For the first billion years of life on Earth, all of our ancestors were single celled One day, we aren t sure why, a hungry organism ate a delicious bystander, and became the first predator Predation inspired evolution to become very creative Some organisms became mobile by developing cilia or tails Others shape shifted into multi celled life forms Critters developed scales, spikes, shells, fangs, and many other clever defenses Thus, one group survived by dining on the unlucky, and the bigger group survived by evolving every imaginable trick for cancelling lunch dates with predators.When predators became too powerful, they would wipe out their food supply, blush with embarrassment, and starve Prey that managed to survive evolved stronger defensive capabilities But if they got too good at this, their population would explode, deplete the available nutrients, and the vast mob would perish in an undignified manner.Thus, evolution is an elegant balancing act If the prey gets one percent faster, the predator gets one percent faster, not two This balancing act is the subject of William Stolzenburg s book, Where the Wild Things Were More specifically, the book focuses on how humankind uses its brilliant technological innovations to bypass the limits of our current state of evolution, upset healthy balancing acts, and devastate ecosystems, often unintentionally.In the early 1970s, zoologist James Estes travelled to the Aleutian Islands of Alaska to do research on sea otters Sea otters can grow up to four feet long 1.2 m , and they have incredibly soft fur Stylish women with too much money loved wearing fur coats, and for 150 years, from Alaska to Baja, otter hunting was a serious business, and very profitable Somewhere between 500,000 and 900,000 otters lost their hides to the fashionable dames of high society.The island of Amchitka had a healthy population of otters, and this is where Estes began his study, scuba diving in frigid water Beneath the waves were thriving jungles of kelp, a popular hangout for a number of aquatic herbivores Kelp can grow up to 200 feet tall 61 m Urchins enjoy dining on kelp, and sea otters enjoy dining on urchins What Estes observed was a healthy balance between the kelp, urchins, and otters.Later, he spent some time on the island of Shemya, where the great extermination had wiped out the otters Only a few had since recolonized there The ecosystem here was stunningly different from Amchitka In the absence of otters, the urchins exploded in numbers, and many were huge in size The sea floor was wall to wall urchins, and there was no kelp at all So, when the keystone predators otters live in peace, the ecosystem is healthy and balanced When they are eliminated, the ecosystem becomes a train wreck a chain reaction known as a trophic cascade Predators are essential.A similar scenario occurred when Zion National Park was established in Utah To make the park safe for tourists, the cougars mountain lions were exterminated In their absence, the population of mule deer exploded, and the land was stripped of vegetation The forests were dying, because young seedlings were devoured by deer Meanwhile, over the hill in North Creek Canyon, the cougars had been left alone, and the land was remarkably alive and healthy.The Kaibab Plateau in Arizona became a game preserve in 1906 Deer hunters were kept out, and 6,000 large carnivores were deleted The deer population skyrocketed from 4,000 to 100,000, and the vegetation was promptly vacuumed up In the winters of 1924 and 1925, 80,000 deer starved to death Ecosystems pay an enormous price for the stunning ecological ignorance of literate, educated people, who spend years in miserable classrooms carefully absorbing spooky illusions.Wolves and grizzlies had been absent in the Tetons for quite a while Then, a few began drifting in from Yellowstone At first, the moose and elk had no fear of them Wolves calmly strolled into the herd and snatched their young Before long, they learned that fearing predators was beneficial Something similar to this innocent fearlessness likely existed in every ecosystem when humans first arrived with their state of the art killing technology.In the 1950s, Paul Martin connected some archaeological dots The megafauna of the world, that had survived almost two million years of ice ages, suddenly blinked out whenever armed humans arrived in a new region This realization gave birth to his Pleistocene Overkill hypothesis, that man, and man alone, was responsible for the unique wave of Late Pleistocene extinction Despite many loud objections, it has generally been accepted, but it fails to explain the large numbers of mammoths and rhinos found in Siberia and Alaska It also causes those who worship at the crumbling Temple of Human Omnipotence to become moody and irritable.Whatever your opinion on this controversy, it s easy to argue that during the long era of warm weather since 9600 B.C , the pristine state of America was the Pleistocene, not 1492 In 2005, a group of biologists published a paper on rewilding in the journal Nature It recommended the reintroduction of missing species like cheetahs, camels, lions, and elephants The mainstream crowd soiled their britches and howled hysterically.It was, like, totally groovy to reintroduce pretty butterflies, but the huge backlash boiled down to no lions in my backyard This was the lively kickoff for what will be a long and bumpy process of attitude evolution or a fierce backlash from those who have yet to free themselves from the tiny cage of anthropocentric hallucinations.I wonder if the systematic extermination of millions of predators over the years is associated in any way with the current explosion in the human population Duh When climate change forced our ancestors onto the savannah, evolution had not prepared us for living amidst fast, powerful, heavyweight predators We developed a highly unusual dependence on technology in order to survive, thereby knocking over the evolutionary balancing act They would eventually wield the power to level mountains, to dam the biggest rivers, to coat entire continents in concrete and crops, to alter the climate as it had once altered them The chapter on how we morphed into apex predators is fascinating.Today, we almost never encounter man eating predators running lose We no longer have to pay careful attention to reality, ready to react at any moment, fully present and alive The world has become safe for pudgy cell phone zombies an empty, dull, and lonely place This is seen as normal I disagree Megafauna survived in Africa because they evolved together with hominids, but there s to the story Lars Werdelin, a specialist in African carnivores, has learned that there used to be far large carnivores Between 2 and 1.5 million years ago, many large carnivores went extinct This is about the time that tool using, meat eating Homo erectus appeared Werdelin, Lars, King of Beasts, Scientific American, November 2013, pp 34 39.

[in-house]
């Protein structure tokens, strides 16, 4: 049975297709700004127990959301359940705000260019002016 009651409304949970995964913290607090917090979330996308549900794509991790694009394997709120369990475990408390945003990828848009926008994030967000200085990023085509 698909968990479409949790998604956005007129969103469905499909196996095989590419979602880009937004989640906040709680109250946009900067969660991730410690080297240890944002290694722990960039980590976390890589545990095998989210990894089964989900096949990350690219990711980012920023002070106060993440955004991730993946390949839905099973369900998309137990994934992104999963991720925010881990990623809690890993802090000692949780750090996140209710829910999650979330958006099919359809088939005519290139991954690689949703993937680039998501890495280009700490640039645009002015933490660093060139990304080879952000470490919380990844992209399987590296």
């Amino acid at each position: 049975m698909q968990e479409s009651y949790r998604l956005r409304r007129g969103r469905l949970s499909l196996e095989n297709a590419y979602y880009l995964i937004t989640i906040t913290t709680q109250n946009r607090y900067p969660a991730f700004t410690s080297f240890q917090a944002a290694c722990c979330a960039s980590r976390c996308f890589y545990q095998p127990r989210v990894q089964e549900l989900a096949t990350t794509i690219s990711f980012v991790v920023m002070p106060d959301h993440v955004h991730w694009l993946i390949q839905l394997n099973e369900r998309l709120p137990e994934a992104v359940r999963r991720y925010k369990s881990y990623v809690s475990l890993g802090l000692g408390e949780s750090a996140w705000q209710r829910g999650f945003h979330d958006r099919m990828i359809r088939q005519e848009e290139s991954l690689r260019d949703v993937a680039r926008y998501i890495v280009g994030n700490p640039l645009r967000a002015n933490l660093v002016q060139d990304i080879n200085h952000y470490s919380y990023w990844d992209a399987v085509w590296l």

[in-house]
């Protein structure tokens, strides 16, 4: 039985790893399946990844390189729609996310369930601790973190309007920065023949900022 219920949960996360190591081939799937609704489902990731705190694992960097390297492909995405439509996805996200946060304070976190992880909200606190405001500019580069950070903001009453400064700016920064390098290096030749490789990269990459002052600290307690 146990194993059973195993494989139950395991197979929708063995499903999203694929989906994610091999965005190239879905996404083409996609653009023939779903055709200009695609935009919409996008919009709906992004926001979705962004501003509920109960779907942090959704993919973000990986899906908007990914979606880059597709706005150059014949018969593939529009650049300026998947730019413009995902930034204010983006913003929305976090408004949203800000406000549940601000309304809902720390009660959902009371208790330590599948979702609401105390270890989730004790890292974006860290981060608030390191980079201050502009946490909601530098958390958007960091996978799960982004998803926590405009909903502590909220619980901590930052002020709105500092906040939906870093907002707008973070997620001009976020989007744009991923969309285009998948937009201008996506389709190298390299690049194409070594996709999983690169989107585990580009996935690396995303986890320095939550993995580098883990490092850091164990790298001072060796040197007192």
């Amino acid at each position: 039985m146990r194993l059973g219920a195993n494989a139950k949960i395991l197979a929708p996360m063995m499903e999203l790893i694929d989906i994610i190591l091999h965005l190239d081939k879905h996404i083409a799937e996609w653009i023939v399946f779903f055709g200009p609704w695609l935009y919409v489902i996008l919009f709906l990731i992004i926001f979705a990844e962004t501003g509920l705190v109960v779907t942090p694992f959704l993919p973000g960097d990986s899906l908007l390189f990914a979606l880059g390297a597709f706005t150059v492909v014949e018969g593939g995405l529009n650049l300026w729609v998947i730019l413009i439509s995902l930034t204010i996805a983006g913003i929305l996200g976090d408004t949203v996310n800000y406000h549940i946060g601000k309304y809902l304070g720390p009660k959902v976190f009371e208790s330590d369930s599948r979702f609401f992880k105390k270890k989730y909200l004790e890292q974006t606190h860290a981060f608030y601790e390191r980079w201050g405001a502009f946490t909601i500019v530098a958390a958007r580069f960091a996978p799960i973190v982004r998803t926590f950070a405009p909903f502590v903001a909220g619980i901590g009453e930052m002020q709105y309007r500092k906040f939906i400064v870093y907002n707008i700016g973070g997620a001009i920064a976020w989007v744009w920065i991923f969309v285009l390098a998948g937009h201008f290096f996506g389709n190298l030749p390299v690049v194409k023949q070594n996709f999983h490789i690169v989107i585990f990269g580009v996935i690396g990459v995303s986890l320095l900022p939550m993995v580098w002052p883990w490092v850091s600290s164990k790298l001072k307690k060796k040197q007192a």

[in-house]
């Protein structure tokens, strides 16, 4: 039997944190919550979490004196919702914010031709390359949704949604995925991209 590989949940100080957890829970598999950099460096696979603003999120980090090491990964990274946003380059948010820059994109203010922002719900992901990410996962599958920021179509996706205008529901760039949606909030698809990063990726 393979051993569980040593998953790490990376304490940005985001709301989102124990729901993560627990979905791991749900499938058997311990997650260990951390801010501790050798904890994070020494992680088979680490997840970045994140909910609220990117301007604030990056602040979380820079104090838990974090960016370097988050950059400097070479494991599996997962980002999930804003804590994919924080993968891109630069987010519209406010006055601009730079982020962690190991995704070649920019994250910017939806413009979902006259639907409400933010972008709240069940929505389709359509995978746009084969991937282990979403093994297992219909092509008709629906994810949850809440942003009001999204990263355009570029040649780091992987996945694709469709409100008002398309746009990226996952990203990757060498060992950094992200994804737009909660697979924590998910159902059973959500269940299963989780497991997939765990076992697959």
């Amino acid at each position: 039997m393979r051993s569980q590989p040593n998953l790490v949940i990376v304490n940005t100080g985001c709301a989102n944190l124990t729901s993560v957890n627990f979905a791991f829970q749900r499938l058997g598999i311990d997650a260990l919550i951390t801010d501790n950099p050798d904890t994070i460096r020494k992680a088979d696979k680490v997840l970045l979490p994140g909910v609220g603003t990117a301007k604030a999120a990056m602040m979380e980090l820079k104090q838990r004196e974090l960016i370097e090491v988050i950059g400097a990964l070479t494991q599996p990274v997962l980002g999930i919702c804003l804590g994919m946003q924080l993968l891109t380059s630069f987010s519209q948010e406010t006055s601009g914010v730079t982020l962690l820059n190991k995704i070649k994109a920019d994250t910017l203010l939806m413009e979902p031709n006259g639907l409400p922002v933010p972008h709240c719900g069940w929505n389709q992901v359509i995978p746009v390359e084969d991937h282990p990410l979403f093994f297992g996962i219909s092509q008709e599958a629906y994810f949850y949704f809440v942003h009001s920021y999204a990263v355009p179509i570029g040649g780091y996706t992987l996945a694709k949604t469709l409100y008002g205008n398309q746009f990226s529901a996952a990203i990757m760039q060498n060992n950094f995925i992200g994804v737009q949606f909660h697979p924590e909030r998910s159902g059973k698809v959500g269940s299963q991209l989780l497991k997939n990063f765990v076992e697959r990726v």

7. says: